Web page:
OK, I hear direct thermal, thermal transfer, polybopp, kimdura, jewelry, kapton, sticky, removable, permanent, tire adhesive, clean room, 3 inch core, 1 inch core, no core and more. How the heck does anyone make heads or tails out of what they need to make a decision on which barcode labels to use for what!
It is a crazy world out there and barcode labels are really making an impact on tracking that world. Look around in the store whenever you buy something. easypos.vn There will always be a barcode on it. Businesses are using them to track inventory in a closed loop environment too. Heck, I even use them to track my office supplies so I never run out of valuable printer toner or copy paper. That is going a little overboard, so lets really get into what the deal is with barcode labels.
I would bet that the most common barcode label out there is the direct thermal barcode label. That is because it is a paper label that is used on most UPS shipments every day and is only used for a temporary purpose so they are consumed at a really high rate. The direct thermal barcode label will fade over time. Fading occurs because the direct thermal label will react to heat. So only use this label if the image is only to be read for a few weeks and will not be in the elements.
The thermal transfer barcode label is probably the next highest use label. This is a label that can be permanent adhesive or removable and is printed on with a ribbon. This makes the image more permanent and is used to barcode all kinds of product within distribution. Not only do companies use them to label product, but they also use these barcode labels to label rack locations in their warehouses. One of the best uses we have seen is to print the barcode labels and then put them on a magnetic strip. The magnetic strip is then put on the rack in the warehouse so if the warehouse is ever reconfigured, instead of having a mess of labels to peal off, just move the magnet.
Now, any of these labels can be made from paper, polyester, polystyrene, polybopp, kimdura, and many other materials. The material all depends on how much money you want to spend and what the application is going to be. If it is weather resistance you need in a barcode label, then any of the above synthetics will work. They each have different durability components. A polybopp or Kymdura will probably be the least expensive in the synthetics. The thing to keep in mind with the Kymdura is that unlike the polyester, it will rip. There are many other material like Kapton ( for very hot applications- up to 1000 deg Fahrenheit), Valeron (for the automotive industry) and many more.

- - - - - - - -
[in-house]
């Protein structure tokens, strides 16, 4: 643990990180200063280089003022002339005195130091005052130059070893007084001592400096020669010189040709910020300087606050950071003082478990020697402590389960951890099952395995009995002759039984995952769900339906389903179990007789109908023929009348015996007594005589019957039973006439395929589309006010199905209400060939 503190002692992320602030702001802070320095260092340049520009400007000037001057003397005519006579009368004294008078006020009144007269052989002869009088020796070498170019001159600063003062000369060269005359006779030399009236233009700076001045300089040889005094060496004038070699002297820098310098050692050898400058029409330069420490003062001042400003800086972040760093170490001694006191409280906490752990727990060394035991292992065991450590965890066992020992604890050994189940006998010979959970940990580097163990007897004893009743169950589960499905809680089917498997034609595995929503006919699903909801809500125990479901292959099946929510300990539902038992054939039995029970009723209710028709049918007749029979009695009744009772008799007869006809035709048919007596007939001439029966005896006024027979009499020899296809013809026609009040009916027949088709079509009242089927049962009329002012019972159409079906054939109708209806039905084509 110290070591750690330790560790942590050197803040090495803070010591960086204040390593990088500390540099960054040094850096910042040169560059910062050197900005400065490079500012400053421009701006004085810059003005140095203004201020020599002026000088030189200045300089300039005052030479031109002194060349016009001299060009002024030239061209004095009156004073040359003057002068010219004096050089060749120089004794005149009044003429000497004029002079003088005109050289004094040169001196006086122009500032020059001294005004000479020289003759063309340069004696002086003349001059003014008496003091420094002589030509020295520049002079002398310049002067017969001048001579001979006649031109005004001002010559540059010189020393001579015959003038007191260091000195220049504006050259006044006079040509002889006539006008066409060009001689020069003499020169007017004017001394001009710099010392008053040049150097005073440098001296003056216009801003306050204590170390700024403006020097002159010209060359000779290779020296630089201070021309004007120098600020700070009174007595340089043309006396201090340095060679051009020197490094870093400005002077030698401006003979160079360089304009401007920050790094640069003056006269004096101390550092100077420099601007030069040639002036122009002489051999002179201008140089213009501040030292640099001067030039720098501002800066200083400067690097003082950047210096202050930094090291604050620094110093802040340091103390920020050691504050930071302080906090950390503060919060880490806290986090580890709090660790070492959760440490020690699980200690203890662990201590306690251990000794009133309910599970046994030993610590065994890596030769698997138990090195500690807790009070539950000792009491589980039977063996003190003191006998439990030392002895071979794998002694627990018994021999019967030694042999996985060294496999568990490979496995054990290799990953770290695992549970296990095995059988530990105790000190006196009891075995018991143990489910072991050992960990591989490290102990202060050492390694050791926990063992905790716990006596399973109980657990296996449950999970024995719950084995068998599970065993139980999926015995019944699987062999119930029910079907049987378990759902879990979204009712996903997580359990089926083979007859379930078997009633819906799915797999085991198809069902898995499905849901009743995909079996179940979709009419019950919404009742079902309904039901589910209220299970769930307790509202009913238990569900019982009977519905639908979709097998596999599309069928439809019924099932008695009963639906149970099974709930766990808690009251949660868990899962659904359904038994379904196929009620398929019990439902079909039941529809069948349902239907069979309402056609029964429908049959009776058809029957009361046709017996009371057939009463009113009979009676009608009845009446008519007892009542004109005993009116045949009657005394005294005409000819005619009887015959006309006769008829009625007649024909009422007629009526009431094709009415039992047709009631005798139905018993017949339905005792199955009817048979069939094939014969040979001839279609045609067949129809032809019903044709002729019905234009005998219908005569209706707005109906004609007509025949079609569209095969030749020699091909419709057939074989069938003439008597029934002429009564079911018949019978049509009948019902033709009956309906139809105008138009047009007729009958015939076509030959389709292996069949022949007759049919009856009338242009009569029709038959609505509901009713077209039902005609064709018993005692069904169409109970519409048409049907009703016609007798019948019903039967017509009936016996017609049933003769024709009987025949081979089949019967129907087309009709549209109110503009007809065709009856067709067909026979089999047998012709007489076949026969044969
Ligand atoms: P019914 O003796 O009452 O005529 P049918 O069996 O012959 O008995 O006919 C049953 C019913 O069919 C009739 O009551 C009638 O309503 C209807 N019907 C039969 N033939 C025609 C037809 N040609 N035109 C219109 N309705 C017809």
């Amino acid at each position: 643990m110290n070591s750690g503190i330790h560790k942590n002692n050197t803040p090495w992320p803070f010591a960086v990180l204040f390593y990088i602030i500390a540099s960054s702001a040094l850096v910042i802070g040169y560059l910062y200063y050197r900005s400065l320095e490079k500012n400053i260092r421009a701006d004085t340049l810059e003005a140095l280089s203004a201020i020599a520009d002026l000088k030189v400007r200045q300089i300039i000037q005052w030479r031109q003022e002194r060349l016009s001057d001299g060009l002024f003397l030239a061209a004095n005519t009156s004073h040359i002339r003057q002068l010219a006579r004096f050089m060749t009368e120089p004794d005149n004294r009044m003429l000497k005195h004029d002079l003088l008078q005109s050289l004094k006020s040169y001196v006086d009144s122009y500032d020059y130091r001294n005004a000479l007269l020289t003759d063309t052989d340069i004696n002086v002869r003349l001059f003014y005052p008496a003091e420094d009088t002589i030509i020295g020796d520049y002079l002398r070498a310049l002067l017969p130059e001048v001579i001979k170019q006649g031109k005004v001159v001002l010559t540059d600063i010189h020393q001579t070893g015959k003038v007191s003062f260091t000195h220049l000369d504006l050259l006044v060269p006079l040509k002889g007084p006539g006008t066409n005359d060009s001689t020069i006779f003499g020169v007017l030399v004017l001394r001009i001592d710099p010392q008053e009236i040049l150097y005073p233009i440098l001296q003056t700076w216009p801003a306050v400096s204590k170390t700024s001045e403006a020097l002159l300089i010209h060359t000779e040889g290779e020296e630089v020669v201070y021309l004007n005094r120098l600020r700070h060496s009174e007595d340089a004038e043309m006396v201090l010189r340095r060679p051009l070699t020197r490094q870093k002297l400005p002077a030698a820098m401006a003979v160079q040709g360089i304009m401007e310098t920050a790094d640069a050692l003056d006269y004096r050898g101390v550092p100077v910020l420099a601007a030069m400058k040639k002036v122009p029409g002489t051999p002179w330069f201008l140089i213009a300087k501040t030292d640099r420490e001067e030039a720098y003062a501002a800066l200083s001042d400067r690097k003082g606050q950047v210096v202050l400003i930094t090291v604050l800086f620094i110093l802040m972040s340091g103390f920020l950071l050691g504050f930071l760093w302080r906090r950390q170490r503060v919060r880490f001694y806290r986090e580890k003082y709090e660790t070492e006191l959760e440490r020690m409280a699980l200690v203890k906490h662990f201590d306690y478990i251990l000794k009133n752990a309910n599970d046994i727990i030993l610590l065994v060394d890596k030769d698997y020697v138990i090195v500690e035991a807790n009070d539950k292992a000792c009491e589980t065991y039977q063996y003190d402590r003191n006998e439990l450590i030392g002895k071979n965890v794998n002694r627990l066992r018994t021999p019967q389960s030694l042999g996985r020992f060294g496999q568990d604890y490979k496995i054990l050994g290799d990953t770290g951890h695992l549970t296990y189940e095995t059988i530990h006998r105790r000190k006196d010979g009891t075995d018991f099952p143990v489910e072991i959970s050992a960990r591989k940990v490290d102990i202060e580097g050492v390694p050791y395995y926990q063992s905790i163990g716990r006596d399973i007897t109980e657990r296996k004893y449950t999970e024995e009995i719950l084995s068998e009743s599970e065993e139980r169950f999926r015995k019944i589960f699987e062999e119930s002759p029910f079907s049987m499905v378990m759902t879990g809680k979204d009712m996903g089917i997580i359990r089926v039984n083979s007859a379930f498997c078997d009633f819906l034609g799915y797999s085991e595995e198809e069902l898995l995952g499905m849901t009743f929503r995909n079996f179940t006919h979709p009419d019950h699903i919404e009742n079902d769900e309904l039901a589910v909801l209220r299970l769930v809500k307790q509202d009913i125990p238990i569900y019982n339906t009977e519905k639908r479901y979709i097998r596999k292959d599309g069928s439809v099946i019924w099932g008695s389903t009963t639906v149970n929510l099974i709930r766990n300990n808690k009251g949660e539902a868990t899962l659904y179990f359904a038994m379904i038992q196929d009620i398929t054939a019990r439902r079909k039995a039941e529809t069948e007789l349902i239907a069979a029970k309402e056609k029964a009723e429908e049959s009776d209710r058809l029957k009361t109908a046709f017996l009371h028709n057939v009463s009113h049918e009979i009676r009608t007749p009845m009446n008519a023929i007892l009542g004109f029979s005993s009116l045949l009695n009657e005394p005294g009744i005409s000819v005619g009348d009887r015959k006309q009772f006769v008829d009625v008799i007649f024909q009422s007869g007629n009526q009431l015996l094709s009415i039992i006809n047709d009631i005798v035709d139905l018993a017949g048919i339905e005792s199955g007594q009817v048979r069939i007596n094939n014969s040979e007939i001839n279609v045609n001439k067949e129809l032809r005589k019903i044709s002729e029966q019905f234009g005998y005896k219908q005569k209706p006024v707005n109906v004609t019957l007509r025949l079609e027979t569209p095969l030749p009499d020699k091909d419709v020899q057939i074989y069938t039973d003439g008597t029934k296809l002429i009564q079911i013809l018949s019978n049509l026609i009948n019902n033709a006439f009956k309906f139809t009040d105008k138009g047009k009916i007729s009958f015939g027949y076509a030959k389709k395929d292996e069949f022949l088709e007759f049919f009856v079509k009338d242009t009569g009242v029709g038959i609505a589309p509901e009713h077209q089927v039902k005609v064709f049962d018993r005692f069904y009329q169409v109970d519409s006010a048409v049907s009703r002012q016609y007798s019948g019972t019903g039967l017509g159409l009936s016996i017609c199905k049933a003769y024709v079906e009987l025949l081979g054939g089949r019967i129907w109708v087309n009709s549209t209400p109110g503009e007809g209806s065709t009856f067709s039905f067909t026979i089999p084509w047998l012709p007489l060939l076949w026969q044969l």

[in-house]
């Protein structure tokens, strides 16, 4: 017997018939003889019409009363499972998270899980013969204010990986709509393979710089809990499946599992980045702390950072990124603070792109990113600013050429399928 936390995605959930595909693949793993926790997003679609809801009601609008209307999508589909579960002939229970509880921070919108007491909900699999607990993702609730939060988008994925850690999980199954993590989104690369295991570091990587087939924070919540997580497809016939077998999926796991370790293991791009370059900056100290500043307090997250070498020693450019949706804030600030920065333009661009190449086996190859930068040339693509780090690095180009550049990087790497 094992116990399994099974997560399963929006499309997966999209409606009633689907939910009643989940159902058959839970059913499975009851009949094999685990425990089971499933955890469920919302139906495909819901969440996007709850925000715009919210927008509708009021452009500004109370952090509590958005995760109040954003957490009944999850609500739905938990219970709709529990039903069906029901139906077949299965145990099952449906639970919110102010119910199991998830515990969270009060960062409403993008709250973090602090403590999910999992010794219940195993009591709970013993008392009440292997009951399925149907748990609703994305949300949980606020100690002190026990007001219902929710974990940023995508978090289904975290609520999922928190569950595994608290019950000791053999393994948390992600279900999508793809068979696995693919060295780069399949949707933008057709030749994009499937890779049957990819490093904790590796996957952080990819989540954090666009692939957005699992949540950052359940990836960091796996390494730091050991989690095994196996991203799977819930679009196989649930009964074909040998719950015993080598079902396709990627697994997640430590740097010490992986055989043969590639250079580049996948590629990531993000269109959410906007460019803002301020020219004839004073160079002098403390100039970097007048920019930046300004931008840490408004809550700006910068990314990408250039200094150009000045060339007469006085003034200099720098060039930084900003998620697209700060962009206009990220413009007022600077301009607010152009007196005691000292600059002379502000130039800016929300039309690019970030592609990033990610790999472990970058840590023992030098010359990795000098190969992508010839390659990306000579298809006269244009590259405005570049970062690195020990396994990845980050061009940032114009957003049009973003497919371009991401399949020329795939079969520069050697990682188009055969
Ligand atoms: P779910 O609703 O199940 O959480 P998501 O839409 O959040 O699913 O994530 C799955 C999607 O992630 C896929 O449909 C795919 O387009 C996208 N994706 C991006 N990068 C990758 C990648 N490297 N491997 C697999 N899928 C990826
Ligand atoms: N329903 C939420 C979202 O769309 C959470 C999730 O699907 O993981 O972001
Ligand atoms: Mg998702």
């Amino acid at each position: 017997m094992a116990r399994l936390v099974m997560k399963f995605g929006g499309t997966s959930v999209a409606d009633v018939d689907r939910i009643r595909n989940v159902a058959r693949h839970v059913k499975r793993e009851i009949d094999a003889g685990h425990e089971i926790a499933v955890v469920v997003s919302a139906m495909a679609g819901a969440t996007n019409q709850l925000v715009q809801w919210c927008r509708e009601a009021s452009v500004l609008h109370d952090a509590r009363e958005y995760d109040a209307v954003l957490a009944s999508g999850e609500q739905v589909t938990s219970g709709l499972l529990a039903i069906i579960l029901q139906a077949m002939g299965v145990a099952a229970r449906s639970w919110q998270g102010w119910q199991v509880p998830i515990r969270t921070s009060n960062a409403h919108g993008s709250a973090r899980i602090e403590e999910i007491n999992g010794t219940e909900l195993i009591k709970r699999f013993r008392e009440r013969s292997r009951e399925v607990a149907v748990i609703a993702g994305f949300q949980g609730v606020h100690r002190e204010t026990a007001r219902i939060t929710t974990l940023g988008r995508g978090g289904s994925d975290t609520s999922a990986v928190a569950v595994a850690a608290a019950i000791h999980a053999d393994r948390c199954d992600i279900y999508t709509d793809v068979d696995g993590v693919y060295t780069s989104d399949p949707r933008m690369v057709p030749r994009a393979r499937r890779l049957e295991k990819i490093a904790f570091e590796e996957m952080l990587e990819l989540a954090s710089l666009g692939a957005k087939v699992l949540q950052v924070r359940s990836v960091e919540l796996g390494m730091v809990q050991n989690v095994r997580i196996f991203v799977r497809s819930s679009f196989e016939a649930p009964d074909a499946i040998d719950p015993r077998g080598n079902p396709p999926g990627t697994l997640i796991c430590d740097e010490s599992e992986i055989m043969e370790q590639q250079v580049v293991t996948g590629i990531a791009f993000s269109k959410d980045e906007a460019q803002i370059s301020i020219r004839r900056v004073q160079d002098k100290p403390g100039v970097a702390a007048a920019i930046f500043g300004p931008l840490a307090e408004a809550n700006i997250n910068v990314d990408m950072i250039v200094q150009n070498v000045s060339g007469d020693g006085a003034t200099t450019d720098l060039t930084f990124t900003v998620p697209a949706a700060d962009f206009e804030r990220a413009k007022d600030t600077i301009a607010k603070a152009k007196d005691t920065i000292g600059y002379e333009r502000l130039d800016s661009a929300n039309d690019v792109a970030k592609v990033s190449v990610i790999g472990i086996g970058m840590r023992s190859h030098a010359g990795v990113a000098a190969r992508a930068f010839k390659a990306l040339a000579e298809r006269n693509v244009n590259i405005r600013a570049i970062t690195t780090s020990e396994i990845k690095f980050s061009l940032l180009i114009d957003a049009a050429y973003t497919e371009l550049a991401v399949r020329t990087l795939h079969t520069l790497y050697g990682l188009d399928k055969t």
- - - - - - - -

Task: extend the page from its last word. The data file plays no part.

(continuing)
Adhesive is the next area of mystery in barcode labels. Most applications are fine with a permanent adhesive. There are exceptions where a removable adhesive is needed. Now we need to remember that no adhesive is totally removable if it is on the product for an extended period of time. Removable adhesives will become permanent after years of it being applied. There are also ultra removable adhesives that will leave little to no residue. One of my favorites is a Tire adhesive. This is a gooey thick adhesive meant for barcode labels that go on tires or rubber. The warning here is that they may gum up your thermal transfer printer a bit.
All of the above barcode label materials and adhesives can be used and made into clean room barcode labels. For clean room applications, barcode labels need to be free of loose fibers and contaminates that can infect a clean room. This is done in a controlled environment and the packaging is then air locked and sealed for shipment to the clean rooms. This is really a special application and shows the diversity in barcode labels in the market.